“Having abandoned the taking of life, refraining from the taking of life, we dwell without violence, with the knife laid down —scrupulous, full of mercy— trembling with compassion for all sentient beings.” ―Buddha Shakyamuni
When people think of Buddhist monks, if they think of us at all, they imagine that we dwell in clouds of incense, smiling serenely, unperturbed, meditating on nothing. But, as you just read, we are not called to drift placidly in emptiness, but to “tremble with compassion for all sentient beings”.
I thought that the mention of ‘trembling’ was just a rhetorical device, until late one night, returning with my Teacher from visiting with refugees, when we passed by a dark alley and heard the cries of fear and pain of a youth who was being beaten by a group of men.
Without hesitation, my Teacher approached the men, and smiling broadly, asked them if it would not be much more ‘fun’ to beat up two Buddhist monks instead of one young man. I was not smiling broadly. I was not smiling at all. You see, Buddhist monks vow not to resort to violence, even to defend ourselves. We do not fight. We were going to get pummeled.
Surprisingly, the beating stopped, the men laughed nervously, uttered some choice profanities, and left. Perhaps they imagined we were Shaolin monks, ready to rain our secret Kung Fu moves on them…
After making sure that the young man was safe and in the care of emergency responders, I asked my Teacher if he had known that we would not come to harm. He responded that he did not, but at the very least, we could have taken some of the blows, and not all would have fallen on that one young man. And then he told me soberly that it was our duty, when confronted with suffering, to get in the way, to stand between those who would do harm and those who would be hurt.
I am here tonight not to speak in lofty platitudes, but to get in the way. Not all abuse happens in dark alleys. Much unspeakable cruelty takes place in the brightly lit aisles where we purchase the flesh of animals, their eggs, their milk, their skin, their wool, their feathers, and their fur. Those brightly lit aisles conceal the horrible darkness where animals are confined, enslaved, tortured, and slaughtered for our pleasure. I will not share with you the gory details, but the awful truth is there for you to see, as plain as day.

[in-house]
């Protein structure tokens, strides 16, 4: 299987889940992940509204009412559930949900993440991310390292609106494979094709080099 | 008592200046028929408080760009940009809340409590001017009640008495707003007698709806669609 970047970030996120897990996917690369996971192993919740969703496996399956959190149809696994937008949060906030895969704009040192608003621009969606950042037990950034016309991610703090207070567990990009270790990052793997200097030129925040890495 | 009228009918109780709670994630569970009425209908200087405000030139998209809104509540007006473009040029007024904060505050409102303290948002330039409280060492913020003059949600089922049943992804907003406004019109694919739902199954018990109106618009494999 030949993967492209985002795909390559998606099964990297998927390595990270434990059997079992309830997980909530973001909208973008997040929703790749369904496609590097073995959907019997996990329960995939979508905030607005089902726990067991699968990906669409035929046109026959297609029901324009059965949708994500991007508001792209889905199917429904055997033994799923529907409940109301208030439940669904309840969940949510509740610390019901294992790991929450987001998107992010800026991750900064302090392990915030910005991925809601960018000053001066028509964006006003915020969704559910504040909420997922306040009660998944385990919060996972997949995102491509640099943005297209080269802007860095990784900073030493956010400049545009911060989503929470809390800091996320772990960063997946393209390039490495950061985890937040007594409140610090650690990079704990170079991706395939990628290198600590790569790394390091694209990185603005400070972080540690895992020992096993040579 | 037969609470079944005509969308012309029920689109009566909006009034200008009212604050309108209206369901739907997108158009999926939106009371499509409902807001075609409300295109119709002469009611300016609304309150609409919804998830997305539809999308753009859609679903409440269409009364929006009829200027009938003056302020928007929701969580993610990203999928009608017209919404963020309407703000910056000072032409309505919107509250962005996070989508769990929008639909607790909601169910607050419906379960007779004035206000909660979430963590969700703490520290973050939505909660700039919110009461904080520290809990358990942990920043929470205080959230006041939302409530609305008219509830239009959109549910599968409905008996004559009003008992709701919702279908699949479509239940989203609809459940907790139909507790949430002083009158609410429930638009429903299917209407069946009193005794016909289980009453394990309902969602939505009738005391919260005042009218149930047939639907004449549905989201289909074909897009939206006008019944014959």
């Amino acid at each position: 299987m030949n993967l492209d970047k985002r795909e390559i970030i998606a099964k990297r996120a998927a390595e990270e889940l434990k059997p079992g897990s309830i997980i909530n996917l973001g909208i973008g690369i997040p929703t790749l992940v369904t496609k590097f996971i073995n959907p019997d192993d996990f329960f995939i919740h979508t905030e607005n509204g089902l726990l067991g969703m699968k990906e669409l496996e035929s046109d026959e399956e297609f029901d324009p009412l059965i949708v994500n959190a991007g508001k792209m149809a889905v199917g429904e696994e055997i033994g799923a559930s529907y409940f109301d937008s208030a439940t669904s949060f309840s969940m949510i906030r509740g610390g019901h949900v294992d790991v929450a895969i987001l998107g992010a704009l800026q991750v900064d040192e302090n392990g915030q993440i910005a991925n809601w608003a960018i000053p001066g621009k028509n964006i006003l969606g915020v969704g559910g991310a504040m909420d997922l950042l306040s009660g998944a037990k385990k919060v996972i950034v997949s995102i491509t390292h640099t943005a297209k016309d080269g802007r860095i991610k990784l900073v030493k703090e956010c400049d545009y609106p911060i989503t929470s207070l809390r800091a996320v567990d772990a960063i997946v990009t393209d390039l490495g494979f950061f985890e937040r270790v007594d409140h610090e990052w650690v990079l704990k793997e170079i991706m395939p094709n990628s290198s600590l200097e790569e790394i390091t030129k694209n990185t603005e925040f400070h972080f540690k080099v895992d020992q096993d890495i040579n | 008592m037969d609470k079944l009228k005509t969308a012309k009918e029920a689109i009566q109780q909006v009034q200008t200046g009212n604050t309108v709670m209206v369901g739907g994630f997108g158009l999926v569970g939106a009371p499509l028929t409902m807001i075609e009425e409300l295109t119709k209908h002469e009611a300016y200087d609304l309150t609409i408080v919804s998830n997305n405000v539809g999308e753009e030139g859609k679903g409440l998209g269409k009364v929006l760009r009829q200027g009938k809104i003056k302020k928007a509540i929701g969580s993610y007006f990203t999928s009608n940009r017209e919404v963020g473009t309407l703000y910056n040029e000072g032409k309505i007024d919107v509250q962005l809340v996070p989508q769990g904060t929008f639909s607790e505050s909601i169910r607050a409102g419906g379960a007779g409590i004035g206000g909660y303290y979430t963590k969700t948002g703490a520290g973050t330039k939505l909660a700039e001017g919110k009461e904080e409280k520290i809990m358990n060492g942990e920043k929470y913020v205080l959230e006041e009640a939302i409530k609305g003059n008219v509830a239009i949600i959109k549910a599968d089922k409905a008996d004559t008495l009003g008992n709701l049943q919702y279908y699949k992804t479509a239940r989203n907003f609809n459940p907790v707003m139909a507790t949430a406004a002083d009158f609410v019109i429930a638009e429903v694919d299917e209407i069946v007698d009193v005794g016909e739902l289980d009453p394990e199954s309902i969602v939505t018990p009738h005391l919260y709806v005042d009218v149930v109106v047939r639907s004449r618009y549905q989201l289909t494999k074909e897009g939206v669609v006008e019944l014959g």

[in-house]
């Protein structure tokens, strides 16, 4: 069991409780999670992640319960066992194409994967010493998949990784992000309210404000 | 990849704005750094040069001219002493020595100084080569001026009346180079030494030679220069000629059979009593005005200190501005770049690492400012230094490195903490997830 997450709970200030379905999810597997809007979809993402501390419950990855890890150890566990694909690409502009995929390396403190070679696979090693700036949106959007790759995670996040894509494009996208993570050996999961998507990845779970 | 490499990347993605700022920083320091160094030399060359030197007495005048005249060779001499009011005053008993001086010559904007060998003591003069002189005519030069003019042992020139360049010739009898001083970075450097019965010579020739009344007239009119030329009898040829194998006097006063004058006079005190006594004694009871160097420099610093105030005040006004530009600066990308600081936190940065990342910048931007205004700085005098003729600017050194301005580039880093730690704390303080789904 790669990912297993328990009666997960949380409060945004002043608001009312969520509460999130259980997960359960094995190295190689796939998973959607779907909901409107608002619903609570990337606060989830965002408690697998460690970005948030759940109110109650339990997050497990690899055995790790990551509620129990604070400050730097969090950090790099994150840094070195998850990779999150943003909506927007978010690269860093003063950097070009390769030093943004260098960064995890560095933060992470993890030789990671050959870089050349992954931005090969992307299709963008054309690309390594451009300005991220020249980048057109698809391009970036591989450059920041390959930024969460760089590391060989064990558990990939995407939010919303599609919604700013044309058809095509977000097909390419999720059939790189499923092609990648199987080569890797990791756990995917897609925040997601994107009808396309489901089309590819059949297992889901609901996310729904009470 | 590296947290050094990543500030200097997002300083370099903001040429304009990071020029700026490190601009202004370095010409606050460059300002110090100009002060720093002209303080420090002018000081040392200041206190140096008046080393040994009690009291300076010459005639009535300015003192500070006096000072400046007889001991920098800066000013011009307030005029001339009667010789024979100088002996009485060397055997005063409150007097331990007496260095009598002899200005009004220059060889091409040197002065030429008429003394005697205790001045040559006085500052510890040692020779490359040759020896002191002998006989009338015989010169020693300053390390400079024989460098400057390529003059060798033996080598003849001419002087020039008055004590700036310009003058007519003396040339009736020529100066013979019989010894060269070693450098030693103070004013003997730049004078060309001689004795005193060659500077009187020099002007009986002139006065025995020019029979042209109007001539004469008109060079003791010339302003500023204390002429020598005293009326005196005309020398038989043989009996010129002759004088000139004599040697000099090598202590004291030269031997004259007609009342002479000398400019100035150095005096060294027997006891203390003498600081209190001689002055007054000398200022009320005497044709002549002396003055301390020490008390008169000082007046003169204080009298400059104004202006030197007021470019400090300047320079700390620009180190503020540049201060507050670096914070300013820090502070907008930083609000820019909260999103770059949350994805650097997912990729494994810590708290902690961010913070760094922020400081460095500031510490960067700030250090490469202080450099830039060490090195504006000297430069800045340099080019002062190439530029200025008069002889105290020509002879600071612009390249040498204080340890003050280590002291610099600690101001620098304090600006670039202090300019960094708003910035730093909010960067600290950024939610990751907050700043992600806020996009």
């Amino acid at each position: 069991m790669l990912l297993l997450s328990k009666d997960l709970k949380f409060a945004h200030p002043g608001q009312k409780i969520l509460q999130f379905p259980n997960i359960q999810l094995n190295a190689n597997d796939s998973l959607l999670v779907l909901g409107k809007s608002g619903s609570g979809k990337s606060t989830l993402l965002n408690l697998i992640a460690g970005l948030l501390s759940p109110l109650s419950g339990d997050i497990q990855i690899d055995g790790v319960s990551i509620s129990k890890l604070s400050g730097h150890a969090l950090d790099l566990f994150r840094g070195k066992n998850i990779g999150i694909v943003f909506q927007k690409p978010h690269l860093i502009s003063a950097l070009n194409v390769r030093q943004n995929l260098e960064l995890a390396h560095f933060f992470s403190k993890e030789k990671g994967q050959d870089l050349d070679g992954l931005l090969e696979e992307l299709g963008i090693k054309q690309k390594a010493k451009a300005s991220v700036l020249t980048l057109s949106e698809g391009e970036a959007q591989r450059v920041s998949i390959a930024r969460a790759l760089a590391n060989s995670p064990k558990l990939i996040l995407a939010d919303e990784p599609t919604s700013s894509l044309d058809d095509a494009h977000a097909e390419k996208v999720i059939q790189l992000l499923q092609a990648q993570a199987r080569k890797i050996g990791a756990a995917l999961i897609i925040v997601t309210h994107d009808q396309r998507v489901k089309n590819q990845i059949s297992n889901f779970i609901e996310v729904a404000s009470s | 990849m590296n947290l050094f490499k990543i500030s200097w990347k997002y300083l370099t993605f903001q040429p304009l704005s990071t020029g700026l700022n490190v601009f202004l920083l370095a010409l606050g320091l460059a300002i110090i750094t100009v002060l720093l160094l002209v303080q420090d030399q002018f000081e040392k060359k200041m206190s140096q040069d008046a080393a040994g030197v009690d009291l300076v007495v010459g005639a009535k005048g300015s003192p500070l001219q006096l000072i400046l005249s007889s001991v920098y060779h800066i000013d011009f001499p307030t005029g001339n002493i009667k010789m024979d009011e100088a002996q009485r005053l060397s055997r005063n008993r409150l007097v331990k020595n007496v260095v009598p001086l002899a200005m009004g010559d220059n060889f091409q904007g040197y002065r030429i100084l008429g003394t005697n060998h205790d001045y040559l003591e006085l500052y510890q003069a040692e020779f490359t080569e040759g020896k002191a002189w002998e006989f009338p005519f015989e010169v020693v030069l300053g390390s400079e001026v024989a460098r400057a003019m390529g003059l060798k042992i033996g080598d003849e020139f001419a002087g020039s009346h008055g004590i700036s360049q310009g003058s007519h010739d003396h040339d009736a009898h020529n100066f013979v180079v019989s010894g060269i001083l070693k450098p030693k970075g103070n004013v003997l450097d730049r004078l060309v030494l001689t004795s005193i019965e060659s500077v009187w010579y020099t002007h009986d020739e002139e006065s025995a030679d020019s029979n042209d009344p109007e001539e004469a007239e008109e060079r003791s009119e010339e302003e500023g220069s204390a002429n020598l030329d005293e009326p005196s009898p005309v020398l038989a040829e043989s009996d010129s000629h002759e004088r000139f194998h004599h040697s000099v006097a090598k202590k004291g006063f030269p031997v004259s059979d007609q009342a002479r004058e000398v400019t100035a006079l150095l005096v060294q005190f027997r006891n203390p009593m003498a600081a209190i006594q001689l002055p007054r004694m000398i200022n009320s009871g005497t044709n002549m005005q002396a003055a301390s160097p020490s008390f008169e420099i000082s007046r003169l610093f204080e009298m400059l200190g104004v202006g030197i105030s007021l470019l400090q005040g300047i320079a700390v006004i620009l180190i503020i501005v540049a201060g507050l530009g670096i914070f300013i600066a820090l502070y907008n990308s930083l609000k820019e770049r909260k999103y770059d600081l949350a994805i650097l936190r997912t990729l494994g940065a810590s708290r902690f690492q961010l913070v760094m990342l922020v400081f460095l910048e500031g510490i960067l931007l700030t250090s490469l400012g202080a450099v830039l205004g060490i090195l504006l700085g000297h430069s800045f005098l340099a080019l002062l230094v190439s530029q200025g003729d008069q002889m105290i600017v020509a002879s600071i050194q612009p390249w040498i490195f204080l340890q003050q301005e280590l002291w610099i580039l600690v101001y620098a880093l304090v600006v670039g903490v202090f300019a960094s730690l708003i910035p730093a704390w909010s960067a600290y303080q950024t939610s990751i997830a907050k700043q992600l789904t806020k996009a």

What makes some beings worthy of compassion, while others seem to merit only our disdain? Is it intelligence? Is it the ability to speak? Is it the actions we perform? No. Are we not called to feel compassion for the dull, the dumb, the infirm, and the disabled? Beings are worthy of compassion because they are sentient —they suffer, they feel pain.
To desire only to reduce the suffering of human beings is nothing but extended selfishness. Are we not called by all the Holy Ones, the Prophets, and the Teachers of all faiths to care for all, even for the least among us? Did Jesus Christ not say: “Truly I tell you, whatever you did not do for one of the least of these, you did not do for me”?
I come to you not to judge you, but to implore you to look upon ALL our fellow sentient beings, human and non-human, with compassion. If we cannot prevent the cruelty they suffer, at least let harm not be inflicted for our pleasure, paid with our money, and executed in our name.
We cannot speak sincerely of compassion while confining, abusing, and slaughtering our fellow sentient beings. Compassion begins in our shopping carts, in our closets, in our kitchens, on our plates.
If I have made you uncomfortable, I apologize. I am not here to fight, but to get in the way. I humbly stand before you, as the Buddha instructed, trembling with compassion –for you and for all beings. May all attain the union of wisdom and compassion!
om mani peme hum